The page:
PastorJeff wrote:So what is the benefit of a 35 year old Youth Pastor learning Greek? Is it necissary? It is not a "you have to do this" but it is a "I really feel that you need Greek" kind of thing. Why study it when I can just look it up?
I really am interested in your opinions. It does not matter if you consider yourself a "religious" person or not. Either way, I welcome your input.
I spent years learning Greek, so I feel qualified to weigh in on this topic.
The short answer to your question is "no." It is not necessary. Your instinct is correct: Often a person is in much better hands when they rely on the work of dedicated translators than when they rely on their own translation skills. It's a tradeoff: much is lost in translation, but much is gained in the sheer quantity of material that can be read in translation. And some of the things lost in translation weren't that important to begin with.
The question is not (A) "Is it good to know Greek," but rather, (B) "Can I afford to spend time learning Greek, or is my time better spent doing something else?" Question A is a no-brainer, the answer is yes. Question B is a lot less clear. Each person will have a different answer. For you, the answer might be no. It matters a great deal what your own inclinations are. All knowledge is valuable, but you can't study everything.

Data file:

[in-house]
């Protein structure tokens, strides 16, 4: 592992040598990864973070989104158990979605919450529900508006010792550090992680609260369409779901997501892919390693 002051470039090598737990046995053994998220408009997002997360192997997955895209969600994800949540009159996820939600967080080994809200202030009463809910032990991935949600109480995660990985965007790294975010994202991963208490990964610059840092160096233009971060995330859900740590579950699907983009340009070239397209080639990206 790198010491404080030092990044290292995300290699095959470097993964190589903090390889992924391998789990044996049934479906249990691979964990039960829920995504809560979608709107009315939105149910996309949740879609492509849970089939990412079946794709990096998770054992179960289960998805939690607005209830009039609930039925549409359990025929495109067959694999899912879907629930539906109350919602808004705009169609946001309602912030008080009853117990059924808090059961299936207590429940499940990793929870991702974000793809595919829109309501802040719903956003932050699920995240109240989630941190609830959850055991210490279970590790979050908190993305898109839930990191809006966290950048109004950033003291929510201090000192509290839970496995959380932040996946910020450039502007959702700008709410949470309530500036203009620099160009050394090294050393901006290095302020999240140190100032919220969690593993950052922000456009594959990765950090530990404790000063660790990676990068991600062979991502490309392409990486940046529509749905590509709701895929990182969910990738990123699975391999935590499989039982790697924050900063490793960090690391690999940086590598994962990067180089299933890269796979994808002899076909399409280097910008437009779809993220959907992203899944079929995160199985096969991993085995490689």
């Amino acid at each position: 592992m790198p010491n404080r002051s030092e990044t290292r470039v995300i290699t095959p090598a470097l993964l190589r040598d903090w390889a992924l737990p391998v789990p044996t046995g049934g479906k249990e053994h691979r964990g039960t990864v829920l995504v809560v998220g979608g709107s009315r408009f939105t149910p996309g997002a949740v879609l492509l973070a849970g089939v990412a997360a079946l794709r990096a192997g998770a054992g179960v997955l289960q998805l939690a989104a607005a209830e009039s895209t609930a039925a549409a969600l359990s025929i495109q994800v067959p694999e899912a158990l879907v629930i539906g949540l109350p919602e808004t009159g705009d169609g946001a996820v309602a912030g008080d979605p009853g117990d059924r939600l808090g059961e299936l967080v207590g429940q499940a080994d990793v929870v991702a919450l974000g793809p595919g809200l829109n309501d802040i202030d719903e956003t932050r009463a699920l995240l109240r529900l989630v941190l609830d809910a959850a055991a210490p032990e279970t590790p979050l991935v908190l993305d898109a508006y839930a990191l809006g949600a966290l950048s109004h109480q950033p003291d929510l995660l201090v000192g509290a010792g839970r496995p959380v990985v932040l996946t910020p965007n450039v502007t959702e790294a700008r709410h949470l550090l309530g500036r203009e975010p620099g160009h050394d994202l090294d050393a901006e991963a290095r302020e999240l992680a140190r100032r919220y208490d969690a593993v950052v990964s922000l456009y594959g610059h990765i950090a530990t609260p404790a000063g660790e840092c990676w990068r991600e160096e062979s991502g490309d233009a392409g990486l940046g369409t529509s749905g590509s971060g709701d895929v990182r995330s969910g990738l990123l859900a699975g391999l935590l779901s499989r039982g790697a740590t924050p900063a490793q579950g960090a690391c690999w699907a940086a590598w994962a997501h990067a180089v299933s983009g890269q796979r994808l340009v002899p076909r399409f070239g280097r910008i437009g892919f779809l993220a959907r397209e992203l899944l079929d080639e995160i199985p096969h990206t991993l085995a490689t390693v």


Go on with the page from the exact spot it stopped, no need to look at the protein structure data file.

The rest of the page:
On the other hand, your Sr. Pastor has an opinion on this, and I would consider his advice carefully. Teachers, counselors etc. steer us in directions we wouldn't be inclined to take on our own. Sometimes they may have insights that are hard to convey and don't sound convincing, but turn out to be the right advice at the right time. So, allow him to inform you, even if you don't agree with him.
Perhaps in your denomination no one will take you seriously unless you know some Greek. You have to earn your wings, so to speak. You and I can sit and decide that that's silly, but other people's opinions do matter. Sometimes you have to prove yourself in ways that you don't care about, but other people do. Years of unpleasant study may pay off in unexpected ways.
There are a lot of pros and cons here, and I'm sure other folks on this board can do an excellent job of pointing out all the pros of learning Greek. Here is a well-written essay on just this topic: http://www.helleniccomserve.com/sherrlecture.html
For myself, I just really liked Greek, and I still do. Perhaps you will like it, too, to your surprise. Perhaps you have a real talent for this, and you don't know it yet. You might as well give it a try.
Knowing Greek gives you a certain advantage: Even if you are not creating new bible translations, you still may end up with a reliable bulls*** detector, which will come in handy when people try to use Greek to justify religious interpretations that you don't agree with. You won't be one of the ones whose eyes glaze over when someone starts tossing off Greek words from the New Testament.
But then again, it's unlikely there will ever be an end to senseless bickering over scriptures. Having a working b.s. detector won't guarantee you'll win arguments, but it will make you detect more b.s., which perhaps is not a good thing. Maybe ignorance is bliss.
You take your pick!!
Ask yourself this: If you don't learn Greek, what will you do with your time, and your mental energy? Do you have some alternative plan?
I'm learning Greek right now, on my own. But that doesn't mean that you have to.